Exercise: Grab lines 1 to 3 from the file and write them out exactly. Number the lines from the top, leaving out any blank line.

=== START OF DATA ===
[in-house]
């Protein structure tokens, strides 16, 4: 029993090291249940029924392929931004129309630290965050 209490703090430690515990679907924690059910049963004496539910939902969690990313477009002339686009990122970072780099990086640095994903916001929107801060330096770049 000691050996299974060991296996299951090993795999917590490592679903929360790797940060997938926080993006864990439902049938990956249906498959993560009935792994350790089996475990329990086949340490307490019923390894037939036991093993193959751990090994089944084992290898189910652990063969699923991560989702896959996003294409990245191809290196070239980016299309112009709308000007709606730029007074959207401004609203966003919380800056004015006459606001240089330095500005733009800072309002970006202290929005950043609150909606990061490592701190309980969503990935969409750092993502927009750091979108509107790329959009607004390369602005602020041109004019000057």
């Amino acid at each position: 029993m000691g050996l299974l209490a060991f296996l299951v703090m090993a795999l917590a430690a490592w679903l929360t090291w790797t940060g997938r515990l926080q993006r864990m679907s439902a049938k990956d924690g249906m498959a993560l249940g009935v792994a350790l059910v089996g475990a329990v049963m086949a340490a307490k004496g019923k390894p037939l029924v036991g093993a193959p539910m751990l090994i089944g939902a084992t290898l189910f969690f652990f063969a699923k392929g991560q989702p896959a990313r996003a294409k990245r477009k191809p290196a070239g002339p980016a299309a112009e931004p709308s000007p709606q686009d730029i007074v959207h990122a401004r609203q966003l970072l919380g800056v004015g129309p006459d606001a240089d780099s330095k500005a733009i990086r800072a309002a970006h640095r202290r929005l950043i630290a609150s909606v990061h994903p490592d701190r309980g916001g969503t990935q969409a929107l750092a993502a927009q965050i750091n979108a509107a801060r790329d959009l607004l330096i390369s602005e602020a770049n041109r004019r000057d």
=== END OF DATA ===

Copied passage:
[in-house]
């Protein structure tokens, strides 16, 4: 029993090291249940029924392929931004129309630290965050 209490703090430690515990679907924690059910049963004496539910939902969690990313477009002339686009990122970072780099990086640095994903916001929107801060330096770049 000691050996299974060991296996299951090993795999917590490592679903929360790797940060997938926080993006864990439902049938990956249906498959993560009935792994350790089996475990329990086949340490307490019923390894037939036991093993193959751990090994089944084992290898189910652990063969699923991560989702896959996003294409990245191809290196070239980016299309112009709308000007709606730029007074959207401004609203966003919380800056004015006459606001240089330095500005733009800072309002970006202290929005950043609150909606990061490592701190309980969503990935969409750092993502927009750091979108509107790329959009607004390369602005602020041109004019000057």
């Amino acid at each position: 029993m000691g050996l299974l209490a060991f296996l299951v703090m090993a795999l917590a430690a490592w679903l929360t090291w790797t940060g997938r515990l926080q993006r864990m679907s439902a049938k990956d924690g249906m498959a993560l249940g009935v792994a350790l059910v089996g475990a329990v049963m086949a340490a307490k004496g019923k390894p037939l029924v036991g093993a193959p539910m751990l090994i089944g939902a084992t290898l189910f969690f652990f063969a699923k392929g991560q989702p896959a990313r996003a294409k990245r477009k191809p290196a070239g002339p980016a299309a112009e931004p709308s000007p709606q686009d730029i007074v959207h990122a401004r609203q966003l970072l919380g800056v004015g129309p006459d606001a240089d780099s330095k500005a733009i990086r800072a309002a970006h640095r202290r929005l950043i630290a609150s909606v990061h994903p490592d701190r309980g916001g969503t990935q969409a929107l750092a993502a927009q965050i750091n979108a509107a801060r790329d959009l607004l330096i390369s602005e602020a770049n041109r004019r000057d």